That’s with the content, but it can also happen with design. Using different designers can lead to issues of consistency. You want your content to have a consistent design even if you’re publishing on different platforms. You want your videos to share branding and style with your graphics and also with your website and more.

9. Unorganized

This one builds on the last one. Sometimes content can feel unorganized. An infographic can feel a little all over the place. You have one stat here then some statements and then more stats and they don’t seem to flow well together.

The best designers are able to make it all flow well. It feels organized. It feels like you’re moving through the information in a normal and comfortable way. It’s not always easy to do, but it’s important and it often starts with planning ahead before you write the content or create the design.

10. No Branding

We’ll end with the issue of branding. When you’re creating content you want people to know the brand or the person behind the content. You want your infographic to have your logo at the end or possibly at the top. You want your blog posts to be on your company website with the logo at the top and probably in the footer.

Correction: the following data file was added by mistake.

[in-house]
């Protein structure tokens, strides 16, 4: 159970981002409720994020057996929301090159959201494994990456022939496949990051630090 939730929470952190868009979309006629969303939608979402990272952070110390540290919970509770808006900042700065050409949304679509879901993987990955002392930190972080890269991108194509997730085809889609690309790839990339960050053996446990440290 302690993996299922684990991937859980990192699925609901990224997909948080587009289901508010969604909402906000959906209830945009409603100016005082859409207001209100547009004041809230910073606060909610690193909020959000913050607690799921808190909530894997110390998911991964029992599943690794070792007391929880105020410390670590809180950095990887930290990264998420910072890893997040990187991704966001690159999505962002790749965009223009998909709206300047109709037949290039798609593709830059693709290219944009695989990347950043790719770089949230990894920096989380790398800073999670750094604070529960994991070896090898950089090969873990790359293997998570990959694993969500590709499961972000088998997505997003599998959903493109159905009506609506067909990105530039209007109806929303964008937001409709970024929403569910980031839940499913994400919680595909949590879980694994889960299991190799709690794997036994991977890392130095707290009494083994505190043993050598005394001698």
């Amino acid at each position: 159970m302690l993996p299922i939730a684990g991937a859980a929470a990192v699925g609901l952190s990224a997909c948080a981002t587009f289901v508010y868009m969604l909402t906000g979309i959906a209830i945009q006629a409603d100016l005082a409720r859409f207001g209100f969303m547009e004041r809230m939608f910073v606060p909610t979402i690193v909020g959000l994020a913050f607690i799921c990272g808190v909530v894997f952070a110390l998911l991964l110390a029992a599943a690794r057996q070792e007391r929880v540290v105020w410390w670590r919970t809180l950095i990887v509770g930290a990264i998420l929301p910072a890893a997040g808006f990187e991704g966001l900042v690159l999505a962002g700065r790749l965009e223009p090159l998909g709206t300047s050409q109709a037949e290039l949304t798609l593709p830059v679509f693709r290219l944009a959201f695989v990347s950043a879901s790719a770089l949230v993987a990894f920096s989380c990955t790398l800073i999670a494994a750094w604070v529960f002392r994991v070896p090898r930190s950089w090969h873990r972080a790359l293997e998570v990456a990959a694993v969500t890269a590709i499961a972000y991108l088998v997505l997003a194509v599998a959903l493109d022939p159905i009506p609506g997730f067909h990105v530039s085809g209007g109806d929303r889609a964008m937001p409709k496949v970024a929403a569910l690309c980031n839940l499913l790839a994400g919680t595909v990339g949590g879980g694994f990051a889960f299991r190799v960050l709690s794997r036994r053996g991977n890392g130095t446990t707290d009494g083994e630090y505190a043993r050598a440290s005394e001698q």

The same with video or podcasts. The brand is important because if people don’t know who created it then they won’t care and they’ll just move on.

Conclusion

Design is important when it comes to content marketing. You want to have good research and good text. You often need to promote the content to make it successful, but many overlook the importance of design. It’s not something you can overlook when it comes to content marketing. It has to look good, but it also have to function.

These are some of the things to watch for and getting a good designer on the team can be vital for content marketing success and marketing success in general.